Many experts say the country is a kind of religious group and that the people worship the Kim family. We don’t know exactly the reason why people do this, how the system of the society works. But one thing that we can assume is that the fear and hatred of the people [towards South Korea] could be a reason. During the Korean War 2 or 3 million people died in North Korea. The government of North Korea is still using this trauma of their people.

 

Before the reign of the Kim family, the North Korean capital of Pyongyang in the early 1900s was such a source of Christian activity that it was known as the Jerusalem of the East? At its height, 3 out of 10 people in Pyongyang were practicing Christians and more than 2000 churches were built in the region. What happened to decimate Christianity, and so quickly?

After the North Korean regime began, the government thought that religion was the most dangerous enemy which would disturb their regime eventually. Therefore they started to persecute religious groups in various ways. Even before the Korean war, many North Koreans, mostly Christians, crossed the border seeking freedom of religion. In addition, before and during the war in which millions of people were murdered, the Christians were persecuted without remorse.

 

the inner-korean border at Panmunjeom

The inner-korean border at Panmunjom

 

Today there are four state sanctioned churches in Pyongyang: two Russian Orthodox, one Roman Catholic and one Protestant. They exist as “proof” that North Korea tolerates religion. Are these just facades?

It is a complicated thing. The Catholic Church in North Korea founded the “Chosun Catholic Members Association” with the completion of the Changchung Cathedral in 1988.  With the Changchung Cathedral in Pyongyang and the Chosun Catholic Members Association thus established, they began to represent North Korean Catholics, whereby the Church in South Korea began a series of efforts for the sake of inter-Korean exchange and support.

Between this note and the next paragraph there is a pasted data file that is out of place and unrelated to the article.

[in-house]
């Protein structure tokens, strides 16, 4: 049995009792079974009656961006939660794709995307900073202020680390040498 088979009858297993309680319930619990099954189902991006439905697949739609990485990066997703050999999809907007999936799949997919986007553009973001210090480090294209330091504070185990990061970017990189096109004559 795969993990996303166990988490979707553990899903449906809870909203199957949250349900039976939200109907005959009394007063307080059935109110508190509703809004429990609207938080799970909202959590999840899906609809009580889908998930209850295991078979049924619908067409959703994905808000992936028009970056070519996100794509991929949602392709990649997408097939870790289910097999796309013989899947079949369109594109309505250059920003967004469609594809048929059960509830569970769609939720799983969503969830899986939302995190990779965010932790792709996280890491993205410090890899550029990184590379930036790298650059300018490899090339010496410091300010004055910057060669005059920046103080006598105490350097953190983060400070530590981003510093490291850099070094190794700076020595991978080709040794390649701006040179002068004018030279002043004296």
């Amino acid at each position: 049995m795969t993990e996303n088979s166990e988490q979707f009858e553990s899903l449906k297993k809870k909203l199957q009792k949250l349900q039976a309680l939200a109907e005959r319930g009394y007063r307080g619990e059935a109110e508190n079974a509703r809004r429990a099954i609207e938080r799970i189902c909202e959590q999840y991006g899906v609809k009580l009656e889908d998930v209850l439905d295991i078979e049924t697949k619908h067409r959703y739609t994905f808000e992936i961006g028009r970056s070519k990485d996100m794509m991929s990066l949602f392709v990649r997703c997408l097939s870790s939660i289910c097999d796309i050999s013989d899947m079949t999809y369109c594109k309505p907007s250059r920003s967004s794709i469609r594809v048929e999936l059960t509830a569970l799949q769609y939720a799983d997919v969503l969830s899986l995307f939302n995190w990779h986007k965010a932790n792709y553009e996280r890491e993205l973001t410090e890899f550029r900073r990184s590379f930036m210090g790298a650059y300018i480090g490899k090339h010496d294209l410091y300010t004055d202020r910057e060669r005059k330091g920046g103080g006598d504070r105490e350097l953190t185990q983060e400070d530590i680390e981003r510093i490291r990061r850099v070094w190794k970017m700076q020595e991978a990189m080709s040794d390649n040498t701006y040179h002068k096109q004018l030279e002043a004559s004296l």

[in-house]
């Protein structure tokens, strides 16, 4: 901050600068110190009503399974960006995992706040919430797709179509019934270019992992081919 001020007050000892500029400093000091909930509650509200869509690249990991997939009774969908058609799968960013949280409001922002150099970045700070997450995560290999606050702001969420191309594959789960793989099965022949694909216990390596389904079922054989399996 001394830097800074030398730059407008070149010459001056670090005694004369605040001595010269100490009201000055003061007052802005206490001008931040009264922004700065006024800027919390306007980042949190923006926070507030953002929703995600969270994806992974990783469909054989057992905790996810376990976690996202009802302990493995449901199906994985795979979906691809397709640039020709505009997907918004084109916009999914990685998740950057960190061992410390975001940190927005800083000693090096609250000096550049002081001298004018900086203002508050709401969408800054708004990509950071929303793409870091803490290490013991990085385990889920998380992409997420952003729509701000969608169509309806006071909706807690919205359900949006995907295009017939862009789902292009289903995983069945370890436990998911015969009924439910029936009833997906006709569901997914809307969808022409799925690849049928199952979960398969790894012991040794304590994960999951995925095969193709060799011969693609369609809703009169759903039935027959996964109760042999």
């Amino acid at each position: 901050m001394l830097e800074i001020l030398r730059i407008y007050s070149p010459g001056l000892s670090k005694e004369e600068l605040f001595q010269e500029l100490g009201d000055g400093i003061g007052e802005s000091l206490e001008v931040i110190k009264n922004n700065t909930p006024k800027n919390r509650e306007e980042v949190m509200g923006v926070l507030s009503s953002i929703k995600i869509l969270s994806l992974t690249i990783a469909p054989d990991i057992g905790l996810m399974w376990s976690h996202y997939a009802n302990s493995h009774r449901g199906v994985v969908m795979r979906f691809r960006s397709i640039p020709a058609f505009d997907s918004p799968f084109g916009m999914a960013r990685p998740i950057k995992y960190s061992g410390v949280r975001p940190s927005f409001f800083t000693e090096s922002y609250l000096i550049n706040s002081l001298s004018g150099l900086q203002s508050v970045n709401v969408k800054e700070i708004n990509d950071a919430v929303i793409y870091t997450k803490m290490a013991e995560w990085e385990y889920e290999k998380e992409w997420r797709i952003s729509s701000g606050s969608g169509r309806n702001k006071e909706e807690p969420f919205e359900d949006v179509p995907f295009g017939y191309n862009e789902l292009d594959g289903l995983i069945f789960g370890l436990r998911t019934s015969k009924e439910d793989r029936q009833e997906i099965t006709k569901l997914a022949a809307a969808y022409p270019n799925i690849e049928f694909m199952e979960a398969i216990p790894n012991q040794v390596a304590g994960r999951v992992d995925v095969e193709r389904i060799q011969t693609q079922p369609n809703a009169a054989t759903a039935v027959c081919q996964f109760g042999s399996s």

Over the past 20 years, those priests and Catholics in the South who have visited North Korea through various channels had opportunities to visit Changchung Cathedral and to attend Mass together with the North Korean faithful. Humanitarian exchanges and aid have also been going on through the Changchung Cathedral. However, the reaction toward the North Korean Church varies among South Korean priests and faithful. Some of them were impressed by the Service in which they participated together with the North while others have come to have suspicions. It is understandable that some would have such suspicions saying: “Are the North Koreans who come to mass at Changchung Cathedral true believers?”

In my opinion, the truth is that there are some faithful among those North Koreans who come to Mass held in the Changchung Cathedral. Though most of them are mobilized by the North Korean regime, I believe that some of them are real Catholic faithful.

 

In 2001, North Korea claimed that there were 38,000 religious believers: 10,000 Protestants, 3000 Catholics, 10,000 Buddhist, and 15,000 Cheondoists (followers of a syncretic believe largely based on Confucianism). Are there Christians and what numbers are we talking about? 

Unfortunately, we are not sure the numbers. However, we believe there are Christians.

 

Can you tell us about North Korea’s “Songbun” social stratification system and how Christians are classified within the system? (“Songbun determines access to necessities such as food, education, and healthcare?)